• Curriculum Linked
      • Study Aid
    • 16. Game Genres for Learning
      • physioFun (Wii)
      • Motivation using Narrative
      • Exercise Tracking
    • 17. Games for Learning “ If learning is defined as the acquisition of knowledge or skills through experience, practice, or study, then Digital Games can be successfully used as supplement to traditional teaching and support quality learning. ” (Pivec, 2010)
    • 18. Gender in Computer Games
      • Target Audience Analysis
      • Guy Gamers versus Girl Gamers
      • Gender Neutral Game Design
    • 19. Gender in Computer Games
      • Girls like to….
      • Adventure within the game
      • be forgiven for failure
      • have low frustration
      • Guys like to….
      • “ Win” within the game
      • be punished for failure
      • have competition
    • 20. Gender in Computer Games
      • Girls like ….
      • Sims Games
      • Adventure Games
      • Activity Games
      • Animal Games
      • Role Play Games
      • Guys like ….
      • First Person Shooters
      • Real Time Strategy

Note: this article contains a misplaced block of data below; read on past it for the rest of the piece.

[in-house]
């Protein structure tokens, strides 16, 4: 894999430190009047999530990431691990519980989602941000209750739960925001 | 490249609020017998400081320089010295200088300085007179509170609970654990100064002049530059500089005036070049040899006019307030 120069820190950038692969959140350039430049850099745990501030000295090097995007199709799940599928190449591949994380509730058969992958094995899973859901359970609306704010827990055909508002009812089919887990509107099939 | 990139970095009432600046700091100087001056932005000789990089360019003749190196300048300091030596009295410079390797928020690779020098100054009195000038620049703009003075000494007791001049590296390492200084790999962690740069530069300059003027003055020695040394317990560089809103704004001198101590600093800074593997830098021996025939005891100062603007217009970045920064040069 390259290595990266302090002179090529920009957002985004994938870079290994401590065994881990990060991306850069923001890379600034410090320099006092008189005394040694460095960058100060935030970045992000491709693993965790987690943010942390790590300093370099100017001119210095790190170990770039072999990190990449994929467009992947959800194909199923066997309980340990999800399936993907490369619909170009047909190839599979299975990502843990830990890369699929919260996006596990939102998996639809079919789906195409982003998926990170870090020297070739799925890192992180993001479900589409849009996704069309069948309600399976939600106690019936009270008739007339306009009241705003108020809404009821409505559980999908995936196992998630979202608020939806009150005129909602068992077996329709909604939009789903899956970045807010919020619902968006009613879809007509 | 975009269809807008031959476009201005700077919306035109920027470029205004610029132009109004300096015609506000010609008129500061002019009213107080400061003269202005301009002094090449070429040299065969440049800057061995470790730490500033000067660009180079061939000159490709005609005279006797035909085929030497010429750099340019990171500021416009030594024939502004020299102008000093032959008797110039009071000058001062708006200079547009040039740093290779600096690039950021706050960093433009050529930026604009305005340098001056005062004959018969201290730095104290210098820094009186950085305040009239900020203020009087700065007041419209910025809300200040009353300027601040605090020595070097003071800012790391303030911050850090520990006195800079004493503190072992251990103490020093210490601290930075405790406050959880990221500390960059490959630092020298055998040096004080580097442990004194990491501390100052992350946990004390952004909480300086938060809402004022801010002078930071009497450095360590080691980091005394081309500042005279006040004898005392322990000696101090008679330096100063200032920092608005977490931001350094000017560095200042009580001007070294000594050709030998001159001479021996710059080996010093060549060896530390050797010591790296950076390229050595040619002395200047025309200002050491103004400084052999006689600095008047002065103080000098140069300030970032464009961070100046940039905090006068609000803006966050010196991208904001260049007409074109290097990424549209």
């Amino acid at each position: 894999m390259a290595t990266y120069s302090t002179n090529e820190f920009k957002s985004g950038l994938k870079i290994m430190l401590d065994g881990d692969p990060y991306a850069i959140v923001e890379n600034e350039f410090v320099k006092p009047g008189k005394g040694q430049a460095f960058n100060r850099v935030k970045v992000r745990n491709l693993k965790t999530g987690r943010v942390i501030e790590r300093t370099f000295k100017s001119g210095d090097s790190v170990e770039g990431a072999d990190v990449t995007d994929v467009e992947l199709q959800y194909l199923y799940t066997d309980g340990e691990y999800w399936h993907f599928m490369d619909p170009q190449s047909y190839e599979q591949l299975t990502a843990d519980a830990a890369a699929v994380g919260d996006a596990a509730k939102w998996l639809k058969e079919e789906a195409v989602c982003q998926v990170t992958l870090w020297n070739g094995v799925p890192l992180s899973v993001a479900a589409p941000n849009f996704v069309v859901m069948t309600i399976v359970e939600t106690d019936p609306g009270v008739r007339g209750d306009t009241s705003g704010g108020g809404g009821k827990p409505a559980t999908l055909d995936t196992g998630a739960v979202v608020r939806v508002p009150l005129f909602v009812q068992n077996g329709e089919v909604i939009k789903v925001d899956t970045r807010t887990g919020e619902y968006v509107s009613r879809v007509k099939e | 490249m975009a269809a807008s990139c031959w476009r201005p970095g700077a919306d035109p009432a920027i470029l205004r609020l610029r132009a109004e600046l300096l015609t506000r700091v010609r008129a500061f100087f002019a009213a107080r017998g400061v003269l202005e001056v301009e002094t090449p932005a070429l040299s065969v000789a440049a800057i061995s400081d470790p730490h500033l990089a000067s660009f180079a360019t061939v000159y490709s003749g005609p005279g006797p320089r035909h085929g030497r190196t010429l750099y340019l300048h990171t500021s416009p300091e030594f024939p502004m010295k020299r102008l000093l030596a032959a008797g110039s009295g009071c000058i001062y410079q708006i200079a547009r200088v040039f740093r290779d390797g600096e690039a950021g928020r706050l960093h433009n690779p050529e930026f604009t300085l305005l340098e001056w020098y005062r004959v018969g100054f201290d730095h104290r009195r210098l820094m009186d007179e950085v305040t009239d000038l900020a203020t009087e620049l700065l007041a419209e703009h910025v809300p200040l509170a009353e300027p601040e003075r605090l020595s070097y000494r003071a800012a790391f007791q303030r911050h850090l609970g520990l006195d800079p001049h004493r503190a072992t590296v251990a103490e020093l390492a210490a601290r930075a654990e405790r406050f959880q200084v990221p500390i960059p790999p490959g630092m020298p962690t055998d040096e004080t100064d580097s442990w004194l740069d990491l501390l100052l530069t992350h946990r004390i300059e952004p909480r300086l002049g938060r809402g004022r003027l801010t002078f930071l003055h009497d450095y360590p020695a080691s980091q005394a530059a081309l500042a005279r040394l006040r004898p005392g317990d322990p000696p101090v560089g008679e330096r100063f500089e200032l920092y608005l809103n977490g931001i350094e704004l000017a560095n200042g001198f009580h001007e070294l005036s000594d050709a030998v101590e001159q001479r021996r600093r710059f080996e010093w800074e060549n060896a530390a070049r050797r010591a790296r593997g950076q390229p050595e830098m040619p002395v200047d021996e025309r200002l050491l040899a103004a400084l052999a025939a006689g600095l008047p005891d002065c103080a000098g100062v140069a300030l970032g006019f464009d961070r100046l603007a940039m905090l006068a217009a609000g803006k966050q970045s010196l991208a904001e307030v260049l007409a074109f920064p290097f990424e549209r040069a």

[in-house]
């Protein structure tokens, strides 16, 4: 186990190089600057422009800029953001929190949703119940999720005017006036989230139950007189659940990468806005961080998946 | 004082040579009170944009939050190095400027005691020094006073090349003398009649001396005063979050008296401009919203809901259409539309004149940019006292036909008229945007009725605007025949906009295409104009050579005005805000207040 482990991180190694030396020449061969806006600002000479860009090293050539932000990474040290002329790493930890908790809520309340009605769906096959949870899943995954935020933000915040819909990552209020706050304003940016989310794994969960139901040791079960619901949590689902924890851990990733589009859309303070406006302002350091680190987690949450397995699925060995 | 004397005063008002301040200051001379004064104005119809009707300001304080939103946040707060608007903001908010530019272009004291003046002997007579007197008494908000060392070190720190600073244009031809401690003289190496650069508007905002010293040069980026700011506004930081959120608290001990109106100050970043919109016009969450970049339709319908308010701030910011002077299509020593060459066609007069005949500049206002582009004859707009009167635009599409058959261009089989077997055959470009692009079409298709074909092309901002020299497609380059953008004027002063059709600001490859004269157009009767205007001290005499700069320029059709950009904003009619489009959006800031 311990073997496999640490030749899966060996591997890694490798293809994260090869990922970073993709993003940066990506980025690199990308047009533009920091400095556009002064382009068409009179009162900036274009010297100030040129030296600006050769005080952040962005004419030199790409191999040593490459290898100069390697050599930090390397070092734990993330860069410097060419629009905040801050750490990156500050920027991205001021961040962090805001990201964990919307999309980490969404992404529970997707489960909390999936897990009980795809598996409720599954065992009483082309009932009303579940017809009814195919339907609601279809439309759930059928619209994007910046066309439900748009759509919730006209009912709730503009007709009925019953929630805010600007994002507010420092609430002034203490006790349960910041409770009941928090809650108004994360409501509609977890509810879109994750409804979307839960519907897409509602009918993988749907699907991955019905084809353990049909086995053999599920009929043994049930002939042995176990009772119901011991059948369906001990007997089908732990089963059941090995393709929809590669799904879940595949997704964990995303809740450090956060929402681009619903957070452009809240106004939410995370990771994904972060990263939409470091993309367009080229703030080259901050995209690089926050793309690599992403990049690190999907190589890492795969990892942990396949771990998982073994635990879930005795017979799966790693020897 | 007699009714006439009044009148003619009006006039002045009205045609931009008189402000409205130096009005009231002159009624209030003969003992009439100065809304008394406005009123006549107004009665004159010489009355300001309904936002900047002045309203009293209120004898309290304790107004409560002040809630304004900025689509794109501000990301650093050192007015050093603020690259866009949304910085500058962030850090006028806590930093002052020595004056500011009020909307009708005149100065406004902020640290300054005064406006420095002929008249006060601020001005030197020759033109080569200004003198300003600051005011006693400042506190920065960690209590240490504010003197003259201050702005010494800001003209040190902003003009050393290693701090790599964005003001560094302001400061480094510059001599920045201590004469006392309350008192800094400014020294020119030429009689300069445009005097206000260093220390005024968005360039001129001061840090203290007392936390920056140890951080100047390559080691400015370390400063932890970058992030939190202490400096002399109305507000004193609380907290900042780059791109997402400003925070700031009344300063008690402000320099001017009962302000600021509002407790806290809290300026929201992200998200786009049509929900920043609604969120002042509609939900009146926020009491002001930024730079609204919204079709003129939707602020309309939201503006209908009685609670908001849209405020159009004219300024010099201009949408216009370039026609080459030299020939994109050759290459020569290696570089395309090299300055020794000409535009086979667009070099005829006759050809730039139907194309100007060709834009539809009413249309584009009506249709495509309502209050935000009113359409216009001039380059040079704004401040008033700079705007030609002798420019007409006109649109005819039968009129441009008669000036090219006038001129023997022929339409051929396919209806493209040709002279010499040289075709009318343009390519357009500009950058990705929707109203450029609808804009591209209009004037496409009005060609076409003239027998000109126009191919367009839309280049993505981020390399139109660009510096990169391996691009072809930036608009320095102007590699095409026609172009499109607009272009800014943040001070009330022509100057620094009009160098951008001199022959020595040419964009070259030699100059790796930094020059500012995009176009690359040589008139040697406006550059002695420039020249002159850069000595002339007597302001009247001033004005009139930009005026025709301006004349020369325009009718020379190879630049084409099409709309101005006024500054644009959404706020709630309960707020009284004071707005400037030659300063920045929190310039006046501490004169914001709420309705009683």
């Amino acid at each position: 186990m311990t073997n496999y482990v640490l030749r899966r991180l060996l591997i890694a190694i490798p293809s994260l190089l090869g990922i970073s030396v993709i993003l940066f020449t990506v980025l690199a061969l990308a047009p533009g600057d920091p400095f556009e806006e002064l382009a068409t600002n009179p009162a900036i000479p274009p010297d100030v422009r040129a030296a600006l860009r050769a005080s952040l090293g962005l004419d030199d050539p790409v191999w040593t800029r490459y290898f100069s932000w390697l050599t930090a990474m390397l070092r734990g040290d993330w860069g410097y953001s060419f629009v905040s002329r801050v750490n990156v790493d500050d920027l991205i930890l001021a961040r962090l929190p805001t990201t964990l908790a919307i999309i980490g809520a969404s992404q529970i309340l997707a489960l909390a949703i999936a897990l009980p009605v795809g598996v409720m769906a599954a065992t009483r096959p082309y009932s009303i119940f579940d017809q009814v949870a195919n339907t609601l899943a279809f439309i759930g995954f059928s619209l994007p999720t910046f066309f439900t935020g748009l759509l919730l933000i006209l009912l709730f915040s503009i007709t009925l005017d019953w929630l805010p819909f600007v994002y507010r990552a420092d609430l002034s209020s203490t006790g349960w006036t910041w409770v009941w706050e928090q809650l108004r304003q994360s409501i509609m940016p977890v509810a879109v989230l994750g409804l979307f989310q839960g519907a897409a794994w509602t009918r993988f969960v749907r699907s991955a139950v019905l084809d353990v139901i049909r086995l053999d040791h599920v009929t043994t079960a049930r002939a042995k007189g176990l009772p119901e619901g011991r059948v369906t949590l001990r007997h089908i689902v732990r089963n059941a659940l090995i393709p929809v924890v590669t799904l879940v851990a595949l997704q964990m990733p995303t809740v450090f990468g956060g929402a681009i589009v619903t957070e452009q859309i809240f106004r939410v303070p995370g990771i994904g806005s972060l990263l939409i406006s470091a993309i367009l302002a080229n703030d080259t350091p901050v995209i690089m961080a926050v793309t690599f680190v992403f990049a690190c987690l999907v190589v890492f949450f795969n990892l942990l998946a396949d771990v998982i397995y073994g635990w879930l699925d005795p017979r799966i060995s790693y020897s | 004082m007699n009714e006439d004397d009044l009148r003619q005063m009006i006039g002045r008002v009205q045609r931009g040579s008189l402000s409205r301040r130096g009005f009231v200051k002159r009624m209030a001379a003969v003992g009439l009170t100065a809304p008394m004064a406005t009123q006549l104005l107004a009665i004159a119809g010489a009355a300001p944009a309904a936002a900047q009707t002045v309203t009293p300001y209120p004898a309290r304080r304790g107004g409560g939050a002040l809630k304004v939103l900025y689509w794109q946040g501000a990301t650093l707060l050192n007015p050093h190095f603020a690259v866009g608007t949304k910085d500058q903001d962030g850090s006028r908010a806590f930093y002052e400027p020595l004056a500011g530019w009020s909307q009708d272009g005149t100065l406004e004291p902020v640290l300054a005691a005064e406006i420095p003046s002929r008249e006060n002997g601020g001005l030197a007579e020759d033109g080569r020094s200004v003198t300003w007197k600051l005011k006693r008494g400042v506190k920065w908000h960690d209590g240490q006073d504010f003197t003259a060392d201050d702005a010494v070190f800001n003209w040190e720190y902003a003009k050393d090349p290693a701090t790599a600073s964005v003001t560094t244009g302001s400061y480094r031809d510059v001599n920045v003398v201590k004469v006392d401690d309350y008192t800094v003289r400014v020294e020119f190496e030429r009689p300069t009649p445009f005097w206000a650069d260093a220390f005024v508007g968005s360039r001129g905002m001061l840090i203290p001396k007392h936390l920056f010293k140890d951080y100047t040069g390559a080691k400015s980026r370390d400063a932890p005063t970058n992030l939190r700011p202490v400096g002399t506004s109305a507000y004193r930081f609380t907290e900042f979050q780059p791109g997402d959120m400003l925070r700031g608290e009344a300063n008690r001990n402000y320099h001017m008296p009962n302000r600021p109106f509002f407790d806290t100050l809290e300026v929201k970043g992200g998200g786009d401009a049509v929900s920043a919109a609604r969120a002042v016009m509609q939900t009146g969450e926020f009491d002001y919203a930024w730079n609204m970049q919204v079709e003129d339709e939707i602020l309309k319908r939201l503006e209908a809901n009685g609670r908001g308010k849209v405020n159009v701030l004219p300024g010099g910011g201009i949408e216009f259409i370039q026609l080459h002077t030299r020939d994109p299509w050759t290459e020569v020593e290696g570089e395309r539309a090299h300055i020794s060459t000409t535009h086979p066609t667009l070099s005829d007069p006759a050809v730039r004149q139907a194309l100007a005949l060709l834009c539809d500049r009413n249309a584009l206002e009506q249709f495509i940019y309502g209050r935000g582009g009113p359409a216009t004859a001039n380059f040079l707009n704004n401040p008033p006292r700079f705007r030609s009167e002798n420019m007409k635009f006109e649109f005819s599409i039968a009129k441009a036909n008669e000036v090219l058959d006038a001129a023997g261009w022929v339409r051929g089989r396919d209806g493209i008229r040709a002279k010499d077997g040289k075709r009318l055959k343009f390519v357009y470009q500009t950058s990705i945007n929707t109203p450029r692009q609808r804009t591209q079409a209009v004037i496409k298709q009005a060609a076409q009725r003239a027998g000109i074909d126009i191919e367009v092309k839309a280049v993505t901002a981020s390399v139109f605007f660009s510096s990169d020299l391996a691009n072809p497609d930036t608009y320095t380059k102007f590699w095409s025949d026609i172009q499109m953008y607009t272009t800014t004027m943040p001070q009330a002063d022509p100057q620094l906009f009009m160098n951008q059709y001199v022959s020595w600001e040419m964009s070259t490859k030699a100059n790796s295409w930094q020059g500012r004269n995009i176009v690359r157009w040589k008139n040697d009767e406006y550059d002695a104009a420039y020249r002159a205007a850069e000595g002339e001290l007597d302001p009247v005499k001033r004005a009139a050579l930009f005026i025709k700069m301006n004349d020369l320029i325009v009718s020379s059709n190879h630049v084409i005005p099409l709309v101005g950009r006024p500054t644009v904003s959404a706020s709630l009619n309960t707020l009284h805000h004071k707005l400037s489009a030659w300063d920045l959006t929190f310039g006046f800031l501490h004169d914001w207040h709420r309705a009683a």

• Racing Games
      • Strategy Games
      • Role Play Games
    • 21. Gender in Computer Games
      • Gender Neutral Design
      • Role Play Games
      • Fantasy & Humor
      • Rewards not Punishment
      • Complex Activities and Storyline
      • Likeable central Character
    • 22. Gender in Computer Games
      • Faith Conners
      • “ Mirrors Edge ”
      • (EA Digital)
    • 23. Gender in Computer Games
      • Lara Croft
      • “ Tomb Raider ”
      • (Crystal Dynamics)
    • 24. Gender in Computer Games
      • Samus Aran
      • “ Metroid Prime ”
      • (Retro Studios)
    • 25. Gender in Computer Games
      • Master Chief
      • “ Halo ”
      • (Bungie)
    • 26. Gender in Computer Games
      • Duke
      • “ Duke Nukem ”
      • (3D Realms).
    • 27. Gender in Computer Games
      • Mario
      • “ Mario Series ”
      • (Nintendo)
    • 28. Gender in Computer Games
      • World of Warcraft
      • (Blizzard Entertainment)
      Star Wars Galaxies (Sony Online)
    • 29. Gender in Computer Games
      • Aion
      • (Aion Development)
      Spore (Maxis)
    • 30. Gender in Computer Games
      • Coca-Cola
      • (Superbowl Advertisement)
    • 31. Serious Computer Games
      • Group Work
        • Formulating Specific Areas of Interest
          • Choose an idea for a Serious Game
          • Suggest why Digital games would be appropriate to the topic and Audience
        • Deciding on Game Genres and Platforms
          • Choose the Genre and Platform
          • Suggest why these are appropriate
        • Report back to the Class